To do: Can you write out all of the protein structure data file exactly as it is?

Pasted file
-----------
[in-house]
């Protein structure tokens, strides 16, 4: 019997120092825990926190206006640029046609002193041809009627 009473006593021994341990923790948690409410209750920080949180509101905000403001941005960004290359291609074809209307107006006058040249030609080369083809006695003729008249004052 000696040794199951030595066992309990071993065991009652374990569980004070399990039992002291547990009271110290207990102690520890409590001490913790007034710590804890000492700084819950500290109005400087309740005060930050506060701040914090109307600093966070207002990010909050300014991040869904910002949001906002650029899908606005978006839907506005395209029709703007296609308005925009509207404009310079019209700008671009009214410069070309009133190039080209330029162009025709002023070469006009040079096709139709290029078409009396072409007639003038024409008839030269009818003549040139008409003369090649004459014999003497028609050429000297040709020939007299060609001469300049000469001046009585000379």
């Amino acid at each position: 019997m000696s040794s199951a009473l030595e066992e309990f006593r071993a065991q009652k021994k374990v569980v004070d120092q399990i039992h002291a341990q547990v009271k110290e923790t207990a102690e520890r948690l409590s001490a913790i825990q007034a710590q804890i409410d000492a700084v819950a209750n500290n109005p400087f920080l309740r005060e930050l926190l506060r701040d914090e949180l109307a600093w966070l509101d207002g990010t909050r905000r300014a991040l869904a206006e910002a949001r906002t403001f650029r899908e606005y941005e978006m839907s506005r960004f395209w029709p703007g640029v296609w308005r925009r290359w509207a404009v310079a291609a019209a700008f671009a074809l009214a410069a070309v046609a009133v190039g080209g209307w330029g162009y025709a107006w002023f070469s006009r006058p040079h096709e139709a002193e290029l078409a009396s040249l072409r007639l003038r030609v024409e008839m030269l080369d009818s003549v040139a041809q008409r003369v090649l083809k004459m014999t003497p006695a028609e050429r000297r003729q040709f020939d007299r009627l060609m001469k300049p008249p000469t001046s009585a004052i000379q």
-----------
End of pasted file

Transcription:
[in-house]
């Protein structure tokens, strides 16, 4: 019997120092825990926190206006640029046609002193041809009627 009473006593021994341990923790948690409410209750920080949180509101905000403001941005960004290359291609074809209307107006006058040249030609080369083809006695003729008249004052 000696040794199951030595066992309990071993065991009652374990569980004070399990039992002291547990009271110290207990102690520890409590001490913790007034710590804890000492700084819950500290109005400087309740005060930050506060701040914090109307600093966070207002990010909050300014991040869904910002949001906002650029899908606005978006839907506005395209029709703007296609308005925009509207404009310079019209700008671009009214410069070309009133190039080209330029162009025709002023070469006009040079096709139709290029078409009396072409007639003038024409008839030269009818003549040139008409003369090649004459014999003497028609050429000297040709020939007299060609001469300049000469001046009585000379």
């Amino acid at each position: 019997m000696s040794s199951a009473l030595e066992e309990f006593r071993a065991q009652k021994k374990v569980v004070d120092q399990i039992h002291a341990q547990v009271k110290e923790t207990a102690e520890r948690l409590s001490a913790i825990q007034a710590q804890i409410d000492a700084v819950a209750n500290n109005p400087f920080l309740r005060e930050l926190l506060r701040d914090e949180l109307a600093w966070l509101d207002g990010t909050r905000r300014a991040l869904a206006e910002a949001r906002t403001f650029r899908e606005y941005e978006m839907s506005r960004f395209w029709p703007g640029v296609w308005r925009r290359w509207a404009v310079a291609a019209a700008f671009a074809l009214a410069a070309v046609a009133v190039g080209g209307w330029g162009y025709a107006w002023f070469s006009r006058p040079h096709e139709a002193e290029l078409a009396s040249l072409r007639l003038r030609v024409e008839m030269l080369d009818s003549v040139a041809q008409r003369v090649l083809k004459m014999t003497p006695a028609e050429r000297r003729q040709f020939d007299r009627l060609m001469k300049p008249p000469t001046s009585a004052i000379q």